Those 5G speeds might be possible at home depending on where you live, as Telstra joins Optus in offering the tech not just out and about, but at home, too.
Now that the National Broadband Network is close to being made available pretty much everywhere, it makes sense for a technology offering potentially faster speeds to rock up, because that sounds about right.
Less Murphy’s Law and more the rate of technological progress, Telstra’s approach to 5G internet is on its way to more than just the handful of phones across Australia that it has supported over the past year, as the technology makes its way to where people live.
According to Telstra, its 5G network is supported in over 1000 suburbs across the country, meaning 5G phones in those over 1000 places can find speeds as low as 4G’s 50Mbps and as high as 2Gbps. One recent Telstra 5G test put the speed closer to 4Gbps.
The closer you are to a 5G tower and the less going on with the network traffic at the time, the more you’ll hit those incredibly high speeds, but the technology does cater for some fast speeds overall, and that’s something Telstra is hoping to capitalise on.
This week, it’s joining Optus in launching a 5G internet solution at home, aptly named “Telstra 5G Home Internet”, with the initiative starting out as a 500GB per month plan for $85 monthly, and an expectation of download speeds between 50Mbps and 300Mbps. That’s consistent with Category 4 to Category 6 4G LTE, but also not out of reach for what 5G can hit, with the technology set to improve over the next 12 months, the company says.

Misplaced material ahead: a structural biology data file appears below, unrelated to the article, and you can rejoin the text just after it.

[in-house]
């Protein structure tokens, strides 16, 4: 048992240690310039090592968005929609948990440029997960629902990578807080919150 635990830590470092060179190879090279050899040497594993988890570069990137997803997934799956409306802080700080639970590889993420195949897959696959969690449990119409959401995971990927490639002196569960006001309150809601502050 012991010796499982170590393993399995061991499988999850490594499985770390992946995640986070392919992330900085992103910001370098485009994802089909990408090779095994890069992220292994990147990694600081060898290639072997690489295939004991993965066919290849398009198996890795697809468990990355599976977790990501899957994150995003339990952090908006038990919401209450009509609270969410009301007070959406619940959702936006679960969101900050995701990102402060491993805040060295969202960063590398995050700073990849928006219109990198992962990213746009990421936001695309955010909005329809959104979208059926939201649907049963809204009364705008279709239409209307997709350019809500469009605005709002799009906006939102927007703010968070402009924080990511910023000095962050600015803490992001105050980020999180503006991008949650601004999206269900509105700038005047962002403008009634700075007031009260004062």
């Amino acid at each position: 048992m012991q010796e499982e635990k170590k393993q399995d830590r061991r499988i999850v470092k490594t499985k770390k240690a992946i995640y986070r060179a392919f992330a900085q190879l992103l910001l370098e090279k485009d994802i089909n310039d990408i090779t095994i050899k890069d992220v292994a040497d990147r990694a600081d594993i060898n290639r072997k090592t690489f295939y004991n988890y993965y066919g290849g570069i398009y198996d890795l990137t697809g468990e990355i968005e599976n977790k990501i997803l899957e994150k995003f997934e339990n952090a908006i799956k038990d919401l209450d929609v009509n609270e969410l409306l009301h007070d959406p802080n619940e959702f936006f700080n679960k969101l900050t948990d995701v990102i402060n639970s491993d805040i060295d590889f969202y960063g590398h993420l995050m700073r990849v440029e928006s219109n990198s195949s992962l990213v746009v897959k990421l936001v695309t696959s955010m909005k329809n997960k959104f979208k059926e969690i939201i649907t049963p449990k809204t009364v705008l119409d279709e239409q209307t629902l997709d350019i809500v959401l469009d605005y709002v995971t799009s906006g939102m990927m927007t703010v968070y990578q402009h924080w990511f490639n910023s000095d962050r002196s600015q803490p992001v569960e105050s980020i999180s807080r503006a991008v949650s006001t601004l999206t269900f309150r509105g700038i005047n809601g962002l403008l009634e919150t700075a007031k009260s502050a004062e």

And for the moment, it’s also invitation only.
“Our starting principle is to offer the right internet connection to deliver the best experience for our customers based on their data needs, location, and what technology is available,” said Michele Garra, Executive for Telstra Connected Home & Business.
Upload speeds on Telstra’s 5G Home Internet solution will likely hover between 25 and 50Mbps, similar to what happens on 5G mobile internet, but hovering is what the plan will likely do on 5G, because mobile speeds are rarely set to one specific number. Rather, they waiver, running between a low and a high, and may in turn offer those crazy 5G speeds, but could at times also not. It’s distinct to the expected speeds from the National Broadband Network, because when you pay for 50Mbps, you typically hold a speed close to it, usually around the 40Mbps mark. Whereas mobile connectivity can be a little like the House of Pain and jump around.
Right now, however, 5G internet will be available in very small numbers. As an invitation only product, you’ll need Telstra to reach out to you before you aim to give it a try. However if you’re lucky enough to do that, you might just nail speeds better than the wired broadband network, and be at the forefront of what 5G can do at home.